Gaggenau, the manufacturer of modern-day high-end home appliances ranging from wine climate cabinets to steam ovens and induction cooktops, began as a metalworks foundry in the Black Forest region of Germany in 1683. Three centuries, one ocean and an entire continent later, the American headquarters of the global company has now introduced an exclusive membership program called Club 1683, a moniker that honors both the brand’s rich history and the trade clientele that has bolstered its growth.
“Gaggenau appliances have been offered in the United States since the 1980s, with a focus on developing the brand with consumers, through appliance dealers,” says sales and marketing director Heather Ryan. “We realized that we needed to talk directly to those people influencing our business the most: the design community.” Considering how complicated new-build kitchens can be, from installation to ventilation—never mind the endless aesthetic choices and constant upgrades to smart tech—Gaggenau recognized the importance of connecting with decorators, architects and contractors. Hence, the club initiative, which offers personalized support, promotional opportunities and financial incentives to select specifiers who must meet certain qualifications to participate.
Launched in late January 2021, the program currently has 70 members. The goal is no more than 750 total. “Because we are a comparatively small company and provide such a high-touch level of service, we have to maintain a degree of exclusivity,” explains Ryan. There is no membership fee, but Club 1683 partners preferably make an annual purchase of $50,000 in Gaggenau products—the equivalent of at least eight individual appliances—and typically work with the brand on three to five residential projects per year (single homes as opposed to multiunit or hospitality properties), each with a kitchen renovation budget of around $150,000. “The program is just in the U.S. market at this point, and our target is to have 500 to 600 active members by 2026,” she says.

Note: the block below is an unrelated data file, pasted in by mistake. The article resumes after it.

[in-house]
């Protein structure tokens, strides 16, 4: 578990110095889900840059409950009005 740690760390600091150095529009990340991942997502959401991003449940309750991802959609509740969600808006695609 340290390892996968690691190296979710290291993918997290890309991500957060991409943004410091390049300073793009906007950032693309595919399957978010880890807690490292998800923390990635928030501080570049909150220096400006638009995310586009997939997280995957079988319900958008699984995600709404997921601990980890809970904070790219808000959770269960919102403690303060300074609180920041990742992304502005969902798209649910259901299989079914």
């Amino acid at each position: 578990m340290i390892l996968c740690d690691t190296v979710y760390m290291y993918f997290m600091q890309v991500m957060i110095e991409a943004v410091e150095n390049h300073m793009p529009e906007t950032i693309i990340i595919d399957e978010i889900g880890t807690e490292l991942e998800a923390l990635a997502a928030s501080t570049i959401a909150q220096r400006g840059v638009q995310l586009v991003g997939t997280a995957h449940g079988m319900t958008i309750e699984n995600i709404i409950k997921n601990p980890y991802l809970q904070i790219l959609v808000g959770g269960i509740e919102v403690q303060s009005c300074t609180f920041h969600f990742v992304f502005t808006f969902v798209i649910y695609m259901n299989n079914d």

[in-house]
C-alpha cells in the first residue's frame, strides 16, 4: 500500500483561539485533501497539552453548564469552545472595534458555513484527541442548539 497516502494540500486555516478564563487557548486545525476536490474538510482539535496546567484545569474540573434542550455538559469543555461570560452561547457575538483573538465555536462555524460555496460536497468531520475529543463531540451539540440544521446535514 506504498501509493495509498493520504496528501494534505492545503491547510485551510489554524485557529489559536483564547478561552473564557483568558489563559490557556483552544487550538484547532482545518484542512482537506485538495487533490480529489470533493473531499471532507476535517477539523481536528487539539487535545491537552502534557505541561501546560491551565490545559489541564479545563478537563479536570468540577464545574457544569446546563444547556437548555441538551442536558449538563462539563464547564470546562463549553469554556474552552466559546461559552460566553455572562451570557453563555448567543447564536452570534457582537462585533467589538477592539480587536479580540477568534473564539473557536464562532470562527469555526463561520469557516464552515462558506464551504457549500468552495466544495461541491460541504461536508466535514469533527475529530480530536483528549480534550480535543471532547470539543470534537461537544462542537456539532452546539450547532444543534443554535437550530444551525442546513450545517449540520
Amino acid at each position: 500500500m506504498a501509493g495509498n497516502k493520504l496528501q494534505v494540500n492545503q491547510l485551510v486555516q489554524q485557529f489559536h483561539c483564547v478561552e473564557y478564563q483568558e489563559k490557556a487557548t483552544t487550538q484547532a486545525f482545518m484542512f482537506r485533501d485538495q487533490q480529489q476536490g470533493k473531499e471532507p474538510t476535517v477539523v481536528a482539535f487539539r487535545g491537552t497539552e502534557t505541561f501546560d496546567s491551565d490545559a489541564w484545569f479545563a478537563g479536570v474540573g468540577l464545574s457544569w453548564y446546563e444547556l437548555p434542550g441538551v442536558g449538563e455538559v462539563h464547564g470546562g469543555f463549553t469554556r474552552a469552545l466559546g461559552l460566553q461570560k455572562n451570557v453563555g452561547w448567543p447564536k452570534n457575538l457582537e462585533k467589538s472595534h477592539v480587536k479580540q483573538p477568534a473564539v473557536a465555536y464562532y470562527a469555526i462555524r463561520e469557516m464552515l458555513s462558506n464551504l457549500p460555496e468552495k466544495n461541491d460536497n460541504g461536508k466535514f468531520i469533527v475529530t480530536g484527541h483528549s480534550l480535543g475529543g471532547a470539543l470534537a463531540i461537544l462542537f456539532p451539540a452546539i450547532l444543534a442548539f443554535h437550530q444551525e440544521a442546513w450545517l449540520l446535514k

In return for their loyalty, members receive a plethora of benefits. Perhaps most practically impactful is the one-on-one relationship with a designated concierge, who, acting as their “Gaggenau Go-To,” can address any query about products and planning to make specifying hassle-free. The concierge then liaises post-sale with the dealer best suited to the project (according to experience level and proximity) to oversee delivery and installation. Afterward—or at any time—the concierge is available for support. “We have your back,” says Ryan.
Club 1683 gives plenty of front-facing support, too: Once accepted into the program, members submit biographical information and visual assets that are then crafted into publicity materials to be pitched for media coverage. To boost their professional profile and networking opportunities, the program offers invitation-only access to private functions, product development charrettes and training sessions, plus international trade fairs like Maison&Objet and EuroCucina.
Partners may have the option to not only attend industry events but participate as panelists and thought leaders as well. “Now that we’re seeing some relief from pandemic restrictions, we’ll bring more events to the community,” says Ryan, citing VIP experiences with Michelin-starred chefs as one possibility. (Gaggenau’s short film series A Taste for Design—which marries haute cuisine with high-end kitchens and culinary stars like Éric Ripert, Emma Bengtsson, Andrew Zimmern and Curtis Duffy—provides a sneak peek at such future festivities.) Another cherry on top: 10 club members’ projects will be spotlighted in Gaggenau’s annual digital and print lookbook of aspirational spaces, Art of the Kitchen.
And because cost is a concern for even the most high-net-worth homeowners, Club 1683 partners also enjoy some straightforward monetary rewards, redeemable upon proof of purchase via the program’s dashboard portal and then transferrable to their account. “We want designers to understand the quality of Gaggenau appliances firsthand in order to recommend them to their customers, so members can apply exclusive discounts not just to their clients’ kitchen upgrades but to their own,” says Ryan.
The program is still in the early stages, but feedback has been positive. “Members appreciate that we’re helping them market themselves,” she explains. “And most critical, of course, has been all the product information we supply.” So if luxury kitchens make up a significant part of your portfolio, what are you waiting for? Join the club!
This story is a paid promotion and was created in partnership with Gaggenau.
Homepage photo: A kitchen featuring the Vario downdraft and cooktop from Gaggenau | Courtesy of Gaggenau